Step 5: Finesse with attention-grabbing asides. (A few from Birbiglia's repertoire: [Following a groan] "I know… I'm in the future also." / "Now, before I tell this part of the story, I want to remind you that you're on my side.")
MB: One of the ways that [latter] mechanism was formed was not out of some skillful writing. It's from the charity golf story where I was performing after an 11-year-old boy who had survived leukemia. I would tell that story without that qualifier, and people would just look at me like, “We hate you.” And saying “I know…” to the audience was another kind of necessity that came out of people gasping. There are certain kinds of things you don’t want to hear, and one of them is, “Uggghhh.” And also an “Ooooh.” That’s not good.
Those Birbigs lines always kill and do a great job of letting the audience know he's completely aware of how he's being perceived and what he's saying.
I've been thinking about this a lot lately. How master comics get away with saying dickish things yet still have the crowd like 'em. I think a big part of what makes people like Burr or CK great is the way they massage some of their edgier bits. You know CK loves his kids and spends lots of time with them and that let him get away with calling his daughter an asshole.
Here's Bill Burr in "Why Do I Do This?" after he jokes about a black swim team movie:
I'm not being a dick here either. OK? Just to clarify. I don't want anyone coming up to me after the show: "I was thinking it and then you fucking said it." I'm not saying black people shouldn't be able to put on a speedo and go for a dip.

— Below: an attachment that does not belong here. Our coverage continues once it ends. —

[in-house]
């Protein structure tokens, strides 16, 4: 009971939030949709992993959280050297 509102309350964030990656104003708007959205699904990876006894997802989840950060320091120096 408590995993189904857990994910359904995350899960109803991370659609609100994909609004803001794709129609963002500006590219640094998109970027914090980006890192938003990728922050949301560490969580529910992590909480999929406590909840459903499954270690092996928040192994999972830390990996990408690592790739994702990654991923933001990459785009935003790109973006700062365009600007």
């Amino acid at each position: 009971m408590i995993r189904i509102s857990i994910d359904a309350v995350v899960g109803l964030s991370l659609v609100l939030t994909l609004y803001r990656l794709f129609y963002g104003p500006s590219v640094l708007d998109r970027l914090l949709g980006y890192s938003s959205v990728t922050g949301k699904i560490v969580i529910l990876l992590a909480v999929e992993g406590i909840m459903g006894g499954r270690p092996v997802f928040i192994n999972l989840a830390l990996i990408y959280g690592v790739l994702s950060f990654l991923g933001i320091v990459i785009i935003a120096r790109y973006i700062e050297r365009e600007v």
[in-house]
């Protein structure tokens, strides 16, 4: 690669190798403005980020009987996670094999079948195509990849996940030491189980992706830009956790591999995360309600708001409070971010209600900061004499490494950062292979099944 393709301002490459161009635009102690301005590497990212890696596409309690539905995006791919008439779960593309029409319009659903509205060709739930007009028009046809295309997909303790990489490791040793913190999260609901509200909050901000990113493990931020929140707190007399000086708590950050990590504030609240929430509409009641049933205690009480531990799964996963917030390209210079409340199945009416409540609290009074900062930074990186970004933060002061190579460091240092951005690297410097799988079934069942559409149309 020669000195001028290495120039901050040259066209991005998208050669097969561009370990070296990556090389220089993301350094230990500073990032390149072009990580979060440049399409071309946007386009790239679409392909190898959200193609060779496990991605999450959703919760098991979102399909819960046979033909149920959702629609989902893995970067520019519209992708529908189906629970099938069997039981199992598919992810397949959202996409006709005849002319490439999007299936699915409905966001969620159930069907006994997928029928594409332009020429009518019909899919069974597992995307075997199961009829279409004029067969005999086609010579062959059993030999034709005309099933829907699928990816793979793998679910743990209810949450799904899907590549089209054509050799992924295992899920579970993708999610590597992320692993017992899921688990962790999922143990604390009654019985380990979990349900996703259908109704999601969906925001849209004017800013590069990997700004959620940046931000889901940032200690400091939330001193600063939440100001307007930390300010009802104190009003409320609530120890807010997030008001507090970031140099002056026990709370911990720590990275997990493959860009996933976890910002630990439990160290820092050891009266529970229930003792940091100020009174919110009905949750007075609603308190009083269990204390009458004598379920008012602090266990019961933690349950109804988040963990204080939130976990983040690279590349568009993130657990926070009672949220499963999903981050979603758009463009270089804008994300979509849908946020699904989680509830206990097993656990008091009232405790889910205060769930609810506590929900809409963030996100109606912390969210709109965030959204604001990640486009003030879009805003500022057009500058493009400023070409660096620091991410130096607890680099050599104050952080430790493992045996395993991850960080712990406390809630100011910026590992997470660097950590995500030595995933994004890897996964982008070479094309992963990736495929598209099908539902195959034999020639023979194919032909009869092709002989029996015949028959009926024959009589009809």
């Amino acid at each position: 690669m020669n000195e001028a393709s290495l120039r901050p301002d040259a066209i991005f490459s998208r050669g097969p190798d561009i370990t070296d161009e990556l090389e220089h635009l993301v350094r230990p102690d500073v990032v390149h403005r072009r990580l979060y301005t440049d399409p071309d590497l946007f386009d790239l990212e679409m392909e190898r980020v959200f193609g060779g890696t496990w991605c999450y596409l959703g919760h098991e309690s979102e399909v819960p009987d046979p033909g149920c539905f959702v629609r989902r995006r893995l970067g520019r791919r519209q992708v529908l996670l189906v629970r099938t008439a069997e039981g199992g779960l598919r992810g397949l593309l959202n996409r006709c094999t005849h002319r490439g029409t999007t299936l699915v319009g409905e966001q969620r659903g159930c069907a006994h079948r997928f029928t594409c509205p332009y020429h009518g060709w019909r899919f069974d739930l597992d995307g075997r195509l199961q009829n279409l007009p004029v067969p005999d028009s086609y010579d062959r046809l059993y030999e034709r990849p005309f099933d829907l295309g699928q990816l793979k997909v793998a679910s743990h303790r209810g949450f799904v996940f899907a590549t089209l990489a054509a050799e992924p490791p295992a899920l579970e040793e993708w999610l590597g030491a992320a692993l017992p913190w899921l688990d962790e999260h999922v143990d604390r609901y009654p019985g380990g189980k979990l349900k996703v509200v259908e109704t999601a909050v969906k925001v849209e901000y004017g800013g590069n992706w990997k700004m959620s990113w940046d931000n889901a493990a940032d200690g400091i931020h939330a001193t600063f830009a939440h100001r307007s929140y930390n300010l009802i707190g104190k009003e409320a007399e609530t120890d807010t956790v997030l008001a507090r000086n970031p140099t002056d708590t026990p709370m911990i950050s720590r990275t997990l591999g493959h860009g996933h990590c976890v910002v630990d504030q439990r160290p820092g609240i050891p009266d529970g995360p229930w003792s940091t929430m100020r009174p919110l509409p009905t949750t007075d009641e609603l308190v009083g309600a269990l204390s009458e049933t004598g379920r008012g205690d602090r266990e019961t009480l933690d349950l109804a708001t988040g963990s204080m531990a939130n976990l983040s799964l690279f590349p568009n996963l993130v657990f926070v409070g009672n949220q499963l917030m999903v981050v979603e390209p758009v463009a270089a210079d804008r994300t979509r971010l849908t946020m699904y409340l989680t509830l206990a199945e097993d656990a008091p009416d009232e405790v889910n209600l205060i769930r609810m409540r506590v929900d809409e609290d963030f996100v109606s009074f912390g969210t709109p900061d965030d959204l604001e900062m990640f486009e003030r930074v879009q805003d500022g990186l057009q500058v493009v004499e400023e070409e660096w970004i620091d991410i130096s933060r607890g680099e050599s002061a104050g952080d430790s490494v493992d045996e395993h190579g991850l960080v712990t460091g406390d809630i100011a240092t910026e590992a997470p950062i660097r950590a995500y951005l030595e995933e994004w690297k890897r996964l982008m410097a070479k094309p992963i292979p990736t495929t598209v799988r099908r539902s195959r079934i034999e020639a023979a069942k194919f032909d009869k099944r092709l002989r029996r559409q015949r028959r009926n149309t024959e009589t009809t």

And before he launches into a tirade on the demands of women, he says this:
I just find women, they're just like, uh, I think they're great. I don't want this to come off here like I'm some woman hater 'cuz, y'know, I know I'm a psycho. But I just find them to be relentless. Just every day they gotta come at ya...
Lines like those seem like toss offs. But I think they play a key role in letting a comic get away with saying edgier stuff. It's a way of keeping people on your side instead of just going full throttle with "tell it like it is" prickness.
All very true. It's a preface that serves a function. Birbigs does it in a way that is very endearing. How many comics, myself included, will say some superfluous preface. "I know this might upset some of you but Christmas lights in March? Come on!" That's the thing I'm trying to learn, to not use unnecessary words.
Little known fact: Hitler started all his speeches with, "I don't really feel this way but here we go."
I don't know why I'm suddenly defending Hitler. Not a great way to make friends.
You're not defending Hitler, you're just saying he was a master comic.
Slightly different from Bill Burr, a master comic on race, there's Hitler, the master race comic.
PS I love Bill Burr and don't think he's a Nazi. Should have put this in the preface, so much to learn.
This comment may piss a lot of you off, but
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